The Metro Board of Directors on Thursday voted 10 to 3 to ask Los Angeles County voters to extend the Measure R half-cent sales tax for 30 years beyond its 2039 expiration date to possibly accelerate transit and road projects funded by the original Measure R while creating jobs in the region.
The three ‘no’ votes came from Supervisors Mike Antonovich, Don Knabe and Mark Ridley-Thomas. The remaining members of the Board voted ‘yes.’
The Board had to decide between an indefinite extension of Measure R, a 30-year extension and leaving Measure R as is. Metro staff proposed an indefinite extension but the Board chose to back a motion by Directors Diane DuBois and Richard Katz to go with the 30-year option.
The Board hopes to put the issue to voters in November when a high turnout is expected because of the presidential election. In order for that to happen, the state Legislature must first approve a state bill, AB 1446 (by Assemblyman Mike Feuer, D-Los Angeles), that if signed by Gov. Jerry Brown would allow the Measure R extension on the ballot. The Los Angeles County Board of Supervisors must also vote to allow the item on the November ballot.
Los Angeles Mayor and Metro Board Chair Antonio Villaraigosa said after the vote that the extension proposal was backed by a wide coalition who viewed an expanded transit system as a way to make Los Angeles County look and function better while creating jobs in the process.
Villariagosa also noted that a new transportation funding bill pending in Congress would include an expanded federal TIFIA low-interest loan program. A Measure R extension could allow Metro to leverage those loans into potentially hundreds of millions of dollars for project acceleration.
Metro staff are recommending an extension of Measure R as a way to possibly complete the 12 Measure R transit projects by the mid-2020s and have the projects under construction within five years; the staff report is here (pdf). Under current plans, six Measure R plans would not have been complete until the late 2020s or 2030s but now may be accelerated. The projects are:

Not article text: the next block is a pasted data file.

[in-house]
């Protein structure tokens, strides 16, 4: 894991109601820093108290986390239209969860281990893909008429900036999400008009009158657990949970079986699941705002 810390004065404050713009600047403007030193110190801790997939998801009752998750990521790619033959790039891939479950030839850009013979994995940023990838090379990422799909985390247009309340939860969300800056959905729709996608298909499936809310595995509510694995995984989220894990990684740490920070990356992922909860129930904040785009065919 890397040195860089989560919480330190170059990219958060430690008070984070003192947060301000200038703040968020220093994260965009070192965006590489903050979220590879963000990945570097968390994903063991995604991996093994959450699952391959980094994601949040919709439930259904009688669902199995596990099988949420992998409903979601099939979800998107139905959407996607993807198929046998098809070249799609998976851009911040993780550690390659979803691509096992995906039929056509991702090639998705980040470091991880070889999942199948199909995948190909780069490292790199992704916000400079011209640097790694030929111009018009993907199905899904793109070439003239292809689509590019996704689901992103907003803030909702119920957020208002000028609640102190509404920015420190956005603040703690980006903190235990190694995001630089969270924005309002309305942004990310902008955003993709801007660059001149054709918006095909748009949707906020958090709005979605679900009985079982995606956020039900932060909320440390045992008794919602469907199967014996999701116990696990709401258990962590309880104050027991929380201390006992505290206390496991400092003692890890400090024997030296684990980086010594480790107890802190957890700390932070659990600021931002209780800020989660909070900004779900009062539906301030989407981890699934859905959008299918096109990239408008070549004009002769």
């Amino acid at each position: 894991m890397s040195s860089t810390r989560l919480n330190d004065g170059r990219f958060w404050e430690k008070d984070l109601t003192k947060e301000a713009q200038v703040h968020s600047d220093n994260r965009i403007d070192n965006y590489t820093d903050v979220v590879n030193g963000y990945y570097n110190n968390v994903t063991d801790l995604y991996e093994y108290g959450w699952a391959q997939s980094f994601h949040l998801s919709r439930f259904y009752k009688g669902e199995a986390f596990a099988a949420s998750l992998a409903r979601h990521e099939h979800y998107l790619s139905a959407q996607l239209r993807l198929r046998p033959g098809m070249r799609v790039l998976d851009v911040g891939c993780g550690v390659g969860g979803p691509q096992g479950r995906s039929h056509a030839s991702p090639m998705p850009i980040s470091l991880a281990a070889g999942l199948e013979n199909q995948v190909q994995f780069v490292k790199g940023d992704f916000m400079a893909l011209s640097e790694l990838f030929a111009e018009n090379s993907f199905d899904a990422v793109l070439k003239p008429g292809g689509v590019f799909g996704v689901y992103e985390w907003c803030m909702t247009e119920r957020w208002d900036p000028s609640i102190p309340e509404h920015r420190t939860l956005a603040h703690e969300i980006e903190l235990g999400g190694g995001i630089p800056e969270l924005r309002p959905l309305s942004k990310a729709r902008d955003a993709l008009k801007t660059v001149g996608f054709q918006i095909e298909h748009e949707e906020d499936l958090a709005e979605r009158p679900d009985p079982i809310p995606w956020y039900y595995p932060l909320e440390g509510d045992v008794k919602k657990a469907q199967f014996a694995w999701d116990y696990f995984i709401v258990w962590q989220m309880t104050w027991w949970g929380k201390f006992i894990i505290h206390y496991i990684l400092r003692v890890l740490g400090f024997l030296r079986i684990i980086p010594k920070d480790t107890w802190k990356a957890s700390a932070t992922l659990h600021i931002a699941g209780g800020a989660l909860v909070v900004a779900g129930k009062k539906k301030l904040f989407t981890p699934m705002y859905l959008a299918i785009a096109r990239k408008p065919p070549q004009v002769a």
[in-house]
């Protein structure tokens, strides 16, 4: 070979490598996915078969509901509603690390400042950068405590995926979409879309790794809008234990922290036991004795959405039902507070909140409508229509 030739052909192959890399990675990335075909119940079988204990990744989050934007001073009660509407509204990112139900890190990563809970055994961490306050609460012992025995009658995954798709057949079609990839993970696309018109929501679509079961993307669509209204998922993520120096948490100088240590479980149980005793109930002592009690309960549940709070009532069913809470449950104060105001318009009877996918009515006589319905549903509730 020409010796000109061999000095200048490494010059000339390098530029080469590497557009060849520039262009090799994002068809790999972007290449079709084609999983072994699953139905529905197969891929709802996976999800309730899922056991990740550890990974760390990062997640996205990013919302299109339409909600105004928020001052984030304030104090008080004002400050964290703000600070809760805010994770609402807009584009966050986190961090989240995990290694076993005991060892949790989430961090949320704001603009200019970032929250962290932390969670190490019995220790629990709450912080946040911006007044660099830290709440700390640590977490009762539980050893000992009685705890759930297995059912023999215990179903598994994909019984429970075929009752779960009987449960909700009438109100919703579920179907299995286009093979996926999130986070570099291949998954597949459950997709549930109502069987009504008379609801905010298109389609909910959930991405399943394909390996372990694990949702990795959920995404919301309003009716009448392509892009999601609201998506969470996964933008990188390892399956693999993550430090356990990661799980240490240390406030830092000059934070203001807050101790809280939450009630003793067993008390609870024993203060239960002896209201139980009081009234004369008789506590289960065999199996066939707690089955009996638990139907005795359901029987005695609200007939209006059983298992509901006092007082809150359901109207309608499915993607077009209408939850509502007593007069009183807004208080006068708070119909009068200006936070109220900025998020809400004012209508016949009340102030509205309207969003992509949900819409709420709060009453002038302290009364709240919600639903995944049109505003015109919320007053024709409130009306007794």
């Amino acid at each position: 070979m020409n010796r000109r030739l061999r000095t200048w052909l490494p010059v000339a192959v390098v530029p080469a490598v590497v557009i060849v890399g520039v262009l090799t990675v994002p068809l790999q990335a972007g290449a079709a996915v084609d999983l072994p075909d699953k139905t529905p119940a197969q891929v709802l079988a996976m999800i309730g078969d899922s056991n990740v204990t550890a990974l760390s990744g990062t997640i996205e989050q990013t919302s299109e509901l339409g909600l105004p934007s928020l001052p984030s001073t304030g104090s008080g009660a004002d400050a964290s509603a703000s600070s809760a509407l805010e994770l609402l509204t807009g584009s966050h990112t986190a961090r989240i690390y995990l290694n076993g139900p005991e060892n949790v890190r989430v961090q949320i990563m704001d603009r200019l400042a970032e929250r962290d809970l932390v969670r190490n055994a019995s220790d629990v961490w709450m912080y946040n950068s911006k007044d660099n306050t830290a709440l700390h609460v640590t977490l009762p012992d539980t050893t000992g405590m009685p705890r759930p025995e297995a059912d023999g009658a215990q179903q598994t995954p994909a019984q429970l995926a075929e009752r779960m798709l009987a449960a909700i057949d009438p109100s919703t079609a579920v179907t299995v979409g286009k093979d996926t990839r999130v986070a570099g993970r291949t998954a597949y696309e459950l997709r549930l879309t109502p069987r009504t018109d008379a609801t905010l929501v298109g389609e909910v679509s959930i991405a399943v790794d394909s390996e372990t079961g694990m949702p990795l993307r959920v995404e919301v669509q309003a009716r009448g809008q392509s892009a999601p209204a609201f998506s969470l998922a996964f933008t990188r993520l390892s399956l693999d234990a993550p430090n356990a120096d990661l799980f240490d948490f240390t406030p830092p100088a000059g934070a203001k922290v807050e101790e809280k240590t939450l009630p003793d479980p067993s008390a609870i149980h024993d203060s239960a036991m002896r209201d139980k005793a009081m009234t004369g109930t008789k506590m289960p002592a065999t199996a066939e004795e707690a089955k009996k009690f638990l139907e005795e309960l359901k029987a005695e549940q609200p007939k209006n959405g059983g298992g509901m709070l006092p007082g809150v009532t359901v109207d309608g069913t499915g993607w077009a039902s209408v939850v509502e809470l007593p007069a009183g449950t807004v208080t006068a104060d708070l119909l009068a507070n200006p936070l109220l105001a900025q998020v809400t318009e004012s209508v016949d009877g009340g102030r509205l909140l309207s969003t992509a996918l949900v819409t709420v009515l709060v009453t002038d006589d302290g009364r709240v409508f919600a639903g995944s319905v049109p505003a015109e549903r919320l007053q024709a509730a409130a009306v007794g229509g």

•The Westside Subway Extension to Westwood
•The Eastside Gold Line Extension to South El Monte or Whittier
•The Metro Connector to LAX
•The Green Line South Bay Extension to Torrance
•The West Santa Ana Branch Corridor project
•The Sepulveda Pass Transit Corridor project
In addition, a Measure R extension would help fund the Regional Connector, which is currently planned for a 2019 completion.
Metro staff says that an extension of Measure R would allow them to use future Measure R revenues beyond the year 2039 to pay back loans and/or bonds that could be used to accelerate the projects. The Measure R extension proposal, however, does not obligate Metro to take any loans or sell any bonds.
Here is an earlier Source post looking at the details of the proposal.
Staff also say that a Measure R extension would supply an extra $3.7 billion to the 16 different highway projects funded by the original Measure R. Staff say that is money that otherwise does not exist and the funds could help the projects be completed at an earlier date.
The original Measure R half-cent sales tax increase was approved by Los Angeles County voters in 2008. It needed two-thirds approval to pass and received 67.93 percent of the vote with more than two million county residents voting for it.
Metro Director Mark Ridley-Thomas also offered a motion to delay the vote on whether to put the issue to voters until July, pending another round of polling of county residents, citing the $10-million cost to Metro of putting the issue on the ballot. His motion lost on a 9 to 3 vote, with Ridley-Thomas, Don Knabe and Mike Antonovich supporting. Director Gloria Molina was absent.
In response, Supervisor Zev Yaroslavsky offered a friendly motion that would prohibit Metro from spending any money on a public information campaign in support of the extension.
Supervisor Don Knabe said he did not support the Measure R extension because Metro just went to voters four years ago with a detailed spending plan over the next 30 years.
“Once you give the agency an open checkbook for life, you lose the discipline of what we’ve created,” Knabe said. “I just think it’s disingenuous to go back to the voters and say but we had a plan and now we need more money and we need more money forever.”
Supervisor Mike Antonovich reiterated criticisms he has made of the original Measure R and said that an extension would amplify those mistakes by failing to build a regional transit system, not funding the Gold Line from Azusa to Claremont and beyond to Ontario Airport. He also questioned whether Metro would have funds in the future to operate new transit lines.
Glendale Councilman Ara Najarian said he believed the Measure R extension should ultimately be decided by county residents. “Let the voters of the county decide what they want,” he said, adding that all the many arguments for and against an extension should be put before voters.